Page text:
"I write with my teacher." Is not a clear sentence. The "with" is the problem. Something is missing for clarity. Are we writing to each other, are we exchanging letters? Then it should be writing to each other. Or are we working together on a text and are writing it together? I write with pen and paper. But in the context of another person there needs to be another preposition to clarify what is the job in hand.... to the other person, to each other, together with (an article, a book,...).
The Spanish is just as ambiguous as the English. Neither is grammatically nor semantically incorrect. I'm pretty sure Duo is only using very simple constructions at this stage in order to drill very basic sentence structure and phrases. This sentence is part of a unit that appears very early in the tree and it might be too challenging to expect someone to build and/or understand something more complicated.
For those of you doing general practice and not working with any particular unit in the tree, you have to expect these overly simple sentences to pop up now and then.
It's just like saying i play with my friends. It says they write with their teacher. Simple
I have to disagree with some comments here in which it's said that Yo escribo con mi maestro is ambiguous in the sense that it can mean either "to write to each other" or "to write together with". It is interesting to realize that the sentence is so ambiguous in English, but it's not in Spanish. If we mean to write to each other "escribirse" should be used instead of "escribir", and the sentence would be: Yo me escribo con mi maestro.
The sentence in Spanish, as it is, may mean two situations with slight different meanings, but never the meaning rejected above: I am writting something (an article, a book, etc) together with my teacher, or I (just I, not he or she) usually write when I am with my teacher.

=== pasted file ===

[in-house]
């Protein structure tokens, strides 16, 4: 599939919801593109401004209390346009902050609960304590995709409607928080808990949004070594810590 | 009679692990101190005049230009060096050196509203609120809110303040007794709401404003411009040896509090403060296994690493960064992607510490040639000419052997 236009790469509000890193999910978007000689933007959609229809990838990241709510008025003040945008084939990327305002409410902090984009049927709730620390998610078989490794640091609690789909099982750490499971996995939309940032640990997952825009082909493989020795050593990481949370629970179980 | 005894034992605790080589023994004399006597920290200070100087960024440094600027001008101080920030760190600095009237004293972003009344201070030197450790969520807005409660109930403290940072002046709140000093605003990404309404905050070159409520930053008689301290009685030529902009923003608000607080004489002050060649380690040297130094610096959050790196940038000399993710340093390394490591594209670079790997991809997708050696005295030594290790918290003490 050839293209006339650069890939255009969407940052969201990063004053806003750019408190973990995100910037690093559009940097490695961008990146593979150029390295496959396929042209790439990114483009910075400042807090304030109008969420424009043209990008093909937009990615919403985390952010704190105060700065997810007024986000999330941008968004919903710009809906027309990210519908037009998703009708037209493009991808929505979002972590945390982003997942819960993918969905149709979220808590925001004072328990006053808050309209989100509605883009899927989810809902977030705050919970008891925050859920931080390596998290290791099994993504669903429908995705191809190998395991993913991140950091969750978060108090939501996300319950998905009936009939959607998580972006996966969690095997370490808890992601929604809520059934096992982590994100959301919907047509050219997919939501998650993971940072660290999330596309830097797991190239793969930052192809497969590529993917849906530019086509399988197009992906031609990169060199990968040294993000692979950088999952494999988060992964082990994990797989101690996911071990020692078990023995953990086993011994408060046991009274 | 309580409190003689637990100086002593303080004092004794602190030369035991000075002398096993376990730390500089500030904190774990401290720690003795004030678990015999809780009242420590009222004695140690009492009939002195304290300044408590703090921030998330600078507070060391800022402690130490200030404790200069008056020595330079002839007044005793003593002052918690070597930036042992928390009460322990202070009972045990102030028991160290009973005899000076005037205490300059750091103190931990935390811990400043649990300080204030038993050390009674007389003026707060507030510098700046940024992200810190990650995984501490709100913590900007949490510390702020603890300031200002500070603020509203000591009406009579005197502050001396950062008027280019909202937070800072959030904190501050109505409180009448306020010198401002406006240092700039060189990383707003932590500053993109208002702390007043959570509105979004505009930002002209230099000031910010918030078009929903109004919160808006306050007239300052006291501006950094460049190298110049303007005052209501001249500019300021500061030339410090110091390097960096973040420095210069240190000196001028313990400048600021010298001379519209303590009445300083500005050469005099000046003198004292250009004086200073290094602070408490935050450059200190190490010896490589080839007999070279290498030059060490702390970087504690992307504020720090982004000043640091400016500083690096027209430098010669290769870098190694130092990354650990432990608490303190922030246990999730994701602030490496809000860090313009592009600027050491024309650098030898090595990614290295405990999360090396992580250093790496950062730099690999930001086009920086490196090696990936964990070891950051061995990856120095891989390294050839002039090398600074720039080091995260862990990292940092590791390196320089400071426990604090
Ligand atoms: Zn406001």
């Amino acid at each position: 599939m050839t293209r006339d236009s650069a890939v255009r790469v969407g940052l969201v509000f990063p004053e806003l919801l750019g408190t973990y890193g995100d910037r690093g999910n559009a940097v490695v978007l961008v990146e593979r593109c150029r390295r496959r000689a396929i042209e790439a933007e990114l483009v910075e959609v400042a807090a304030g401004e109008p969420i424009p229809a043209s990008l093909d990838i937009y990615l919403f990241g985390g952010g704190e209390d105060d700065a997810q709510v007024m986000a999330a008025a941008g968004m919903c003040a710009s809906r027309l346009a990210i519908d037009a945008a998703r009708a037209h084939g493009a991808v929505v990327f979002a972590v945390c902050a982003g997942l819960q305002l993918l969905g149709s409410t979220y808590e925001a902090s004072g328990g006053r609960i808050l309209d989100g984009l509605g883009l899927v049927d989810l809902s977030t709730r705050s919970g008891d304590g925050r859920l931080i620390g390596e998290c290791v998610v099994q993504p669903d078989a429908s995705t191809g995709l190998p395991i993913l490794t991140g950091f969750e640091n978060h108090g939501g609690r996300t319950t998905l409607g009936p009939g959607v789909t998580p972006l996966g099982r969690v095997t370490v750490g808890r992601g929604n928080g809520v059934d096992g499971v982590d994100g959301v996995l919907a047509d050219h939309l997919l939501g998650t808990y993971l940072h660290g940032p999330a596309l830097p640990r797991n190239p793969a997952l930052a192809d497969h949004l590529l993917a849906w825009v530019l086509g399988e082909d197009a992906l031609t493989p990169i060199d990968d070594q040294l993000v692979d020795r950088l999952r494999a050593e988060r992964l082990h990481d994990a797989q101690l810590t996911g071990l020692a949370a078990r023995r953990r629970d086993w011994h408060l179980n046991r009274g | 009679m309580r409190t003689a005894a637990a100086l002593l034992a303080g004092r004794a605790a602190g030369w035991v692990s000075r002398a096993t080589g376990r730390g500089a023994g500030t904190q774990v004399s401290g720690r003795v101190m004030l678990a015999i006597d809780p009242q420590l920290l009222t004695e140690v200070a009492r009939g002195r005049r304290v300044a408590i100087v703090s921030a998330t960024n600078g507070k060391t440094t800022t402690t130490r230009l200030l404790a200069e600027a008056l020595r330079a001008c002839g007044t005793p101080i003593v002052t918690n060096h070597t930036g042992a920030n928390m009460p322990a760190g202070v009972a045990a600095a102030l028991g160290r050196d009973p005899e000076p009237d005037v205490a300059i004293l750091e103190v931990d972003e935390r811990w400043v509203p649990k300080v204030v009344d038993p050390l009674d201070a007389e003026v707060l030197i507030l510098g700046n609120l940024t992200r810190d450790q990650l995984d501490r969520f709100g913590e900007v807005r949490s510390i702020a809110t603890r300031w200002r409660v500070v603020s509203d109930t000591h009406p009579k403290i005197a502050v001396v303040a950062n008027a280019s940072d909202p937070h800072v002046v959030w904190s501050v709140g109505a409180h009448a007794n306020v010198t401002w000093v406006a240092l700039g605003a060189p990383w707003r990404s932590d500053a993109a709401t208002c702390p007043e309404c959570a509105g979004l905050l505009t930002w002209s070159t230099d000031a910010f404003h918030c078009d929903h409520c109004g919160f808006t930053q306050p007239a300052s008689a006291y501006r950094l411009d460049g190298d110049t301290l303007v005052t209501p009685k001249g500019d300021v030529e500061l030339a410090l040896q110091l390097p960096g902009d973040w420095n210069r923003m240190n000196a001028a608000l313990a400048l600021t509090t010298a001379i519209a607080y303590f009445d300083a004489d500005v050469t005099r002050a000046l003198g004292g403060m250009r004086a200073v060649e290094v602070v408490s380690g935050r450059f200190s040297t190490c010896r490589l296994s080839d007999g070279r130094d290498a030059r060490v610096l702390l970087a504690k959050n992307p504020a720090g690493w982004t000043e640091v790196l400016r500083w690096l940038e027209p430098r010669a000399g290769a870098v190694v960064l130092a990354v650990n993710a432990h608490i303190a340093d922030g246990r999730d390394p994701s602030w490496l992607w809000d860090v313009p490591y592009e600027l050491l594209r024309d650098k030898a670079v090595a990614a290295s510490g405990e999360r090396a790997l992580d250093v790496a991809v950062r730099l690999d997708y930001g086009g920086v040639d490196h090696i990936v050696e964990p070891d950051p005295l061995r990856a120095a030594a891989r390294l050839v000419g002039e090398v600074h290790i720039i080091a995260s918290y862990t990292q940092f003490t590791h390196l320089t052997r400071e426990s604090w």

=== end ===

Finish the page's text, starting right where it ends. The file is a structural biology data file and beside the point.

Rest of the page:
Yes and yes. :)
Just like in English, where "am" always goes with "I" and "is" goes with "he/she/it", so has every Spanish verb these conjugational forms for each of the six grammatical persons (and for different tenses, too, but this will come later).
Escribir is the infinitive and gets conjugated like this:
- yo escribo
- tú escribes
- él/ella/usted escribe
- nosotros/as escribimos
- vosostros/as escribís
- ellos/ellas/ustedes escriben
Since the conjugation makes it (relatively) unambiguous who is doing the writing, the pronouns are left out often.
In most dialects it's pretty much just like the English "yoghurt". (Just try to keep the 'o' straight and don't turn it into an 'ou' sound like English likes to do.) You can also listen to many different pronounciations on Forvo which are spoken by native speakers from various countries. Pick one you like.
Could a native speaker help me to understand? What does this sentence mean? Please pick the sentence belove that matches the meaning of the Spanis best, and comment by a replay: 1) I and my teacher sitting together writing 2) I and my teacher chatting on the phone 3) I am writing, but my teacher is helping me by correcting or giving me advices.
04/08/19 Drop down list for con is "with, and, about" I am writing about my teacher is unambiguous English, but Duo find this incorrect even though the word is in the list. Please correct Duo.
You're overcomplicating things a bit. :)
Yo means "I" and escribo means "write", but only the one that goes with "I". Since the conjugation already makes it unambiguous who is carrying out the action, Spanish likes dropping its subject pronouns. They are optional, but not superfluous.
Or differently expressed, "yo escribo" translates as "I write", and "escribo" on its own also translates as "I write".
The Spanish word con, pronounced much like the English word "cone," not like "con," is one of the most commonly used prepositions. In most uses, it is the equivalent of the English word "with."
The word con is more versatile than the English "with," however, and it may be used in places where "with" might not be used in English. For example, con can be paired with certain verbs, can be used to form phrases that function like adverbs, indicate conditions, and form contractions.
What is the difference between "maestro" and "maestra?" Aren't they the same things?